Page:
CPFT Practice Questions

1. A young adult with a history of chronic lung disease is being evaluated for cystic fibrosis. Which of the following findings are consistent with that diagnosis?

1. Reduced FVC
2. Increased airflow rates
3. High ratio of RV to TLC
4. Increased pulmonary diffusing capacity

  1. 1 and 3
  2. 2 and 4
  3. 1 and 4
  4. 1, 3, and 4

2. A patient has an FEV1/FVC ratio of 45%. The patient's flow volume (FV) curve is displayed below.

Which of the following is most likely true?

  1. The patient is a child.
  2. The patient has a restrictive pulmonary disorder.
  3. The patient has an obstructive pulmonary disorder.
  4. The patient is an older adult with normal lung function.

3. A patient's external pulse oximeter is showing a decrease in SpO2 to 80% although the patient does not appear to be in respiratory distress. The first step should be to

  1. request arterial blood gases.
  2. reposition the pulse oximeter.
  3. replace the pulse oximeter.
  4. place the pulse oximeter on the opposite side.

4. When administering a 12-lead ECG, where is lead V2 applied?

  1. 4th intercostal space on left side of sternum
  2. 4th intercostal space on right side of sternum
  3. 5th intercostal space at midclavicular line
  4. 5th intercostal space at anterior axillary line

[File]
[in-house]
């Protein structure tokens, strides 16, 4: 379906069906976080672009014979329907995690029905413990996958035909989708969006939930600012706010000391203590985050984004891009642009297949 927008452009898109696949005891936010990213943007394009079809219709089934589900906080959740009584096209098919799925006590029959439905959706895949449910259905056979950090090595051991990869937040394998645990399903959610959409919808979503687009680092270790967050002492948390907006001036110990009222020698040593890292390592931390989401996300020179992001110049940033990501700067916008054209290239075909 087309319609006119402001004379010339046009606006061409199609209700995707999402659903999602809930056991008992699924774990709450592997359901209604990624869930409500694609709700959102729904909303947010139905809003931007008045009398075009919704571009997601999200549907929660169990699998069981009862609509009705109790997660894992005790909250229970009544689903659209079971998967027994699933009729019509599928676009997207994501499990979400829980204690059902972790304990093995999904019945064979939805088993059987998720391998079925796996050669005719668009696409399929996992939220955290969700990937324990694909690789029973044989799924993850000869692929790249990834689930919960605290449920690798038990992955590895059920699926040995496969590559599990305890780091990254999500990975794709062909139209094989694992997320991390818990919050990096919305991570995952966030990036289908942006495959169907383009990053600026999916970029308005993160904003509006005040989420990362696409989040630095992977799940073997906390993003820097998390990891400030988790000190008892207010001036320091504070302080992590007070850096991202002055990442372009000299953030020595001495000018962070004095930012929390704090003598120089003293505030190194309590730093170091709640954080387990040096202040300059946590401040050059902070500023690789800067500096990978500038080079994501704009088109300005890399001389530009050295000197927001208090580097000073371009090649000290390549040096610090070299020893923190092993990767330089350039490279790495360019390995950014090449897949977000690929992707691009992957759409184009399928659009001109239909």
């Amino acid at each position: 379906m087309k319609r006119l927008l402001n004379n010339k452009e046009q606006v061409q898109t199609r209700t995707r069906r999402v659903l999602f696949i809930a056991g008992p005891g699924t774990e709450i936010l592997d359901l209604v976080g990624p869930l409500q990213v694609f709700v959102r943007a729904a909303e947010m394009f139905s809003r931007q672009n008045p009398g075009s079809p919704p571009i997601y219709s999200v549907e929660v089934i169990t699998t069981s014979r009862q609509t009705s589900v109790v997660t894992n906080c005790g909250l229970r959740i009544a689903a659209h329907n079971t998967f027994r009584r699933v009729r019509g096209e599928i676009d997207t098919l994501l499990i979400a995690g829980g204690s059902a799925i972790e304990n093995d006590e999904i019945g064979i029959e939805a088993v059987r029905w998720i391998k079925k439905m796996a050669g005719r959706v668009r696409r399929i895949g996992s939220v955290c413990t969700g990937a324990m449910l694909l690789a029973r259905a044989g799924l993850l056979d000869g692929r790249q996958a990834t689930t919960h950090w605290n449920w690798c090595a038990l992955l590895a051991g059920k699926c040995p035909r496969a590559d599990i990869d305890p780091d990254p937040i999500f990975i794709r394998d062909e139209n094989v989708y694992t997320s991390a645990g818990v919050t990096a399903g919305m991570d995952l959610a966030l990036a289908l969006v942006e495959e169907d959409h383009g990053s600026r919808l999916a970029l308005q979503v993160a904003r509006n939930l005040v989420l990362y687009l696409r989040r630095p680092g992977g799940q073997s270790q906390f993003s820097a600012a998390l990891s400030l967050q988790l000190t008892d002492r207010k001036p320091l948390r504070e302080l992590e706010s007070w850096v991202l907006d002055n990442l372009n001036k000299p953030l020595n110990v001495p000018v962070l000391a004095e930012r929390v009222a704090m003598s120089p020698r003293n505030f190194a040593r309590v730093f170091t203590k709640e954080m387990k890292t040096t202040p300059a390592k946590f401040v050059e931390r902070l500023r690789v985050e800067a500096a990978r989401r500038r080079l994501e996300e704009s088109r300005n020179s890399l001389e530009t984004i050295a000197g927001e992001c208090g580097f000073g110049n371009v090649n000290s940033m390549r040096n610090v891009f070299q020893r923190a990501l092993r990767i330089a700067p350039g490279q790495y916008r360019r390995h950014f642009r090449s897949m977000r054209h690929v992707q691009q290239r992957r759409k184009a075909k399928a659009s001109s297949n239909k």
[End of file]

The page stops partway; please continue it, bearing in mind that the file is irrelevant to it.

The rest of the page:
5. The technologist is performing pulmonary function tests on a 40-year-old patient with asthma. Findings could include:

1. increased or normal FVC.
2. decreased FEV1, FEV1/FVC, and DLCO.
3. decreased or normal FEV1, FEV1/FVC, and RAW (resistance).
4. increased FRC and RAW.

Which of these findings are consistent with asthma?

  1. 1 and 3
  2. 2 and 4
  3. 1 and 4
  4. 1, 2, and 4


1. A: Cystic fibrosis is characterized by reduced FVC and a high ratio of RV to TLC related to air trapping as well as reduced airflow rates and reduced TLC. Hypoxemia is often present, and compensatory respiratory acidosis may occur with chronic disease. Cystic fibrosis (mucoviscidosis) is a progressive congenital disease that particularly affects the pancreas and lungs. It is caused by a genetic defect that affects sodium chloride movement in cells, including mucosal cells that line the lungs, causing the production of thick mucus that clogs the lungs and provides a rich medium for bacteria.